Olmstead won two more Stanley Cups in the 1956–57 and 1957–58 seasons. After the conclusion of the 1957–58 seasons, doctors informed him that he had no strength left in his knees, and that he should contemplate retirement. As a result of this prognosis, the Canadiens left Olmstead unprotected in the Intra-League Draft, and he was claimed by Billy Reay, the head coach of the Canadiens' chief rival, the Toronto Maple Leafs.
Toronto Maple LeafsEdit
Early in the 1958–59 season, Punch Imlach, the assistant general manager of the Leafs, fired Reay, installed himself as head coach, and appointed Olmstead as the playing assistant coach. This meant that while Imlach coached the team during games, Olmstead was in charge of the practices; however, Olmstead only lasted three months as assistant coach, resigning to devote more time to improving his play. The same season, the Leafs went on a long winning streak in order to qualify for the playoffs, but they lost to the Canadiens in the finals. After losing in the Finals the next season, and falling short of the Finals the next season, Olmstead won his fifth and final Stanley Cup in 1962, missing two months of the season with a broken shoulder, and being limited to only four out of the 12 playoff games.
Following his fifth Stanley Cup win, with Toronto, the New York Rangers claimed Olmstead in the Intra-League Draft on June 4, 1962. This came as a surprise to Olmstead, who refused to report to the team. The Canadiens offered to acquire him from the Rangers, within a month; Olmstead demanded an immediate trade. Since no deal came, he retired at the age of 35. During his 14-year NHL career, Olmstead scored 181 goals and 421 assists, for 602 points; in the playoffs, he collected 59 points, in 115 games. In his 14 seasons, Olmstead appeared in the Stanley Cup final 11 times. He won five times, four of them with the Montreal Canadiens, and once with the Toronto Maple Leafs.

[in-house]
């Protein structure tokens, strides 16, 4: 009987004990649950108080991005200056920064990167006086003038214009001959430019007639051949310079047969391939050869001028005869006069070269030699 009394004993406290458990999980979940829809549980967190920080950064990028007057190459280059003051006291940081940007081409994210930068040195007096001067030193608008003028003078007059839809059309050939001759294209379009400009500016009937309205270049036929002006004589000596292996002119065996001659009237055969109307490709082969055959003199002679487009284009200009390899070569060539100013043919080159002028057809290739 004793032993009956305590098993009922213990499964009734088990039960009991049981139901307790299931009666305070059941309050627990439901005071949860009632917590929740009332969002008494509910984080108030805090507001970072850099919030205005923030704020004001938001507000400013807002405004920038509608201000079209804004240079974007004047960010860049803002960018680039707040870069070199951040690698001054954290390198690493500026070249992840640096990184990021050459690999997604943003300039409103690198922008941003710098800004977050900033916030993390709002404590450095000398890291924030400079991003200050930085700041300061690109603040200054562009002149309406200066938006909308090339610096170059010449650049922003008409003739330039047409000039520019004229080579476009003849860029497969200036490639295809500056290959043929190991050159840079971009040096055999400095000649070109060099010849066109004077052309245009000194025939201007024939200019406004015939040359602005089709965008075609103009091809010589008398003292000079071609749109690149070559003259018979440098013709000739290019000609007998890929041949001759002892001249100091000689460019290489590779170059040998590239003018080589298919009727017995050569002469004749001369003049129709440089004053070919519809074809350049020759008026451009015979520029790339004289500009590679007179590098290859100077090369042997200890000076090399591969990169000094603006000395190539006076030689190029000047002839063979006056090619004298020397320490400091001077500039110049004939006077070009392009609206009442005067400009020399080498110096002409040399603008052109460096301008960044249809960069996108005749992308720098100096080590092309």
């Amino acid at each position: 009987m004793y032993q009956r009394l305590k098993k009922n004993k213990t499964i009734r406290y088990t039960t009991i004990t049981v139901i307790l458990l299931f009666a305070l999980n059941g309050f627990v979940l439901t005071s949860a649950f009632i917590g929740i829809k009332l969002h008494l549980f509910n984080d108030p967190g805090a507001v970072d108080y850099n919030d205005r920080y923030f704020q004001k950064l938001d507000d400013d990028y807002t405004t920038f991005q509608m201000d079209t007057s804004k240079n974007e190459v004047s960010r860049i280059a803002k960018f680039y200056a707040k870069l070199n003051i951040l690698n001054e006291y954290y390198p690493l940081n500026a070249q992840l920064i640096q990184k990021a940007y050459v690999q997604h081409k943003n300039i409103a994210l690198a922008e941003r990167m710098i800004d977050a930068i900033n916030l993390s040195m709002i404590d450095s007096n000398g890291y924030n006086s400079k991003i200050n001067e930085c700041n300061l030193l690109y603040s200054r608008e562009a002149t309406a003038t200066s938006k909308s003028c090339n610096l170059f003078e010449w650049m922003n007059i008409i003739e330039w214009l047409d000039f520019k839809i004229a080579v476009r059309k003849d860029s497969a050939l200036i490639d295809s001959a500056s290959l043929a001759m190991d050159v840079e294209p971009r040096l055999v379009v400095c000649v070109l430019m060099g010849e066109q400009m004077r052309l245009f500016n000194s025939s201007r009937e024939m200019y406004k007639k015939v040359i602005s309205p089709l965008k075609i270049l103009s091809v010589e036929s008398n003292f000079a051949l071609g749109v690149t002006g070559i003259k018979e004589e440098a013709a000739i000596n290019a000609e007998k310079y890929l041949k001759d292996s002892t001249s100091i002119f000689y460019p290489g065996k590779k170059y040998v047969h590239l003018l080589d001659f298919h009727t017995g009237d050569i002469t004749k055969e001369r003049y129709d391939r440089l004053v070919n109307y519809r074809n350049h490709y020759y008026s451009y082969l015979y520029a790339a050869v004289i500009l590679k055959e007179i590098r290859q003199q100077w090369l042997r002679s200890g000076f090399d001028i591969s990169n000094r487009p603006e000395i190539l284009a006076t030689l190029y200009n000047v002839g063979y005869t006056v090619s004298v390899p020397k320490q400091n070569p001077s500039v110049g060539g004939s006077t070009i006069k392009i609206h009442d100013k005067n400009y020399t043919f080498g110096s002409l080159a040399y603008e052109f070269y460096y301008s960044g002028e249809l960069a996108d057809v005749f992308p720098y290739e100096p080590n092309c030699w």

After retiring from playing, Olmstead attempted coaching. In the 1965–66 season, Olmstead coached the Vancouver Canucks, of the WHL; he finished with a 33–35–4 record, for a .486 winning percentage. In the 1967–68 season, Olmstead coached the expansion Oakland Seals, in the NHL. Olmstead did not last the full season, stepping aside after 64 games, having only won 11 games, with a .297 winning percentage.
Known as "Dirty Bertie" because of his physical playing style, Olmstead was a power forward, making hard hits and winning battles in the corners. He was not a very good skater, and thus he had to compromise with his bodychecking. Olmstead was not regularly involved in fights, but in the ones he participated, the majority were started with his hits.
Olmstead was inducted into the Hockey Hall of Fame in 1985. Olmstead, with his wife Nora, visited the town of Okotoks, Alberta on August 13, 2005, with the Stanley Cup. He had previously declined to spend a day with it, believing that it was being given to much older winners only because of the lockout. Olmstead also noted, at the end of the day, that he was happy to have the Stanley Cup again. Olmstead died at his home in High River, Alberta on November 16, 2015, due to complications from a stroke.
|1944–45||Moose Jaw Canucks||S-SJHL||16||0||3||3||8||4||2||0||2||8|
|1944–45||Moose Jaw Canucks||M-Cup||—||—||—||—||—||17||10||8||18||18|
|1945–46||Moose Jaw Canucks||S-SJHL||18||24||19||43||32||4||0||1||1||6|
|1945–46||Moose Jaw Canucks||M-Cup||—||—||—||—||—||8||2||8||10||6|
|1946–47||Kansas City Pla-Mors||USHL||60||27||15||42||34||12||2||3||5||4|
|1947–48||Kansas City Pla-Mors||USHL||66||26||26||52||42||7||1||4||5||0|
|1948–49||Chicago Black Hawks||NHL||9||0||2||2||4||—||—||—||—||—|
|1948–49||Kansas City Pla-Mors||USHL||52||33||44||77||54||2||0||1||1||0|
|1949–50||Chicago Black Hawks||NHL||70||20||29||49||40||—||—||—||—||—|
|1950–51||Chicago Black Hawks||NHL||15||2||1||3||0||—||—||—||—||—|
|1958–59||Toronto Maple Leafs||NHL||70||10||31||41||74||12||4||2||6||13|
|1959–60||Toronto Maple Leafs||NHL||53||15||21||36||63||10||3||4||7||0|
|1960–61||Toronto Maple Leafs||NHL||67||18||34||52||84||3||1||2||3||10|
|1961–62||Toronto Maple Leafs||NHL||56||13||23||36||10||4||0||1||1||0|
|Team||Year||Regular season||Post season|
|Oakland Seals||1967–68||64||11||37||16||(47)||6th in West||(resigned)|
- "One on One with Bert Olmstead". Hockey Hall of Fame. Archived from the original on 2008-06-05. Retrieved 2008-11-14.
- "Bert Olmstead's statistics". The Internet Hockey Database. Retrieved 2008-11-14.
- "Bert Olmstead—Biography". Hockey Hall of Fame. Retrieved 2008-11-14.
- "Bert Olmstead—Career statistics". Hockey Hall of Fame. Retrieved 2008-11-14.
- Mark Leonetti and Jean Beliveau (2004). Canadiens Legends: Montreal's Hockey Heroes. Raincoast Books. p. 70.
- "Stanley Cup Journals 23". Hockey Hall of Fame. Archived from the original on 2007-09-27. Retrieved 2008-11-14.
- "Bert Olmstead Coaching Record". Sports Reference LLC. Retrieved 2008-11-14.
- "Bert Olmstead est décédé" (in French). TVA Sports. 2015-11-18. Retrieved 2015-11-18.
- Biographical information and career statistics from NHL.com, or Eliteprospects.com, or Hockey-Reference.com, or Legends of Hockey, or The Internet Hockey Database
| General Manager of the California / Oakland Seals
Frank Selke, Jr.
| Head coach of the California / Oakland Seals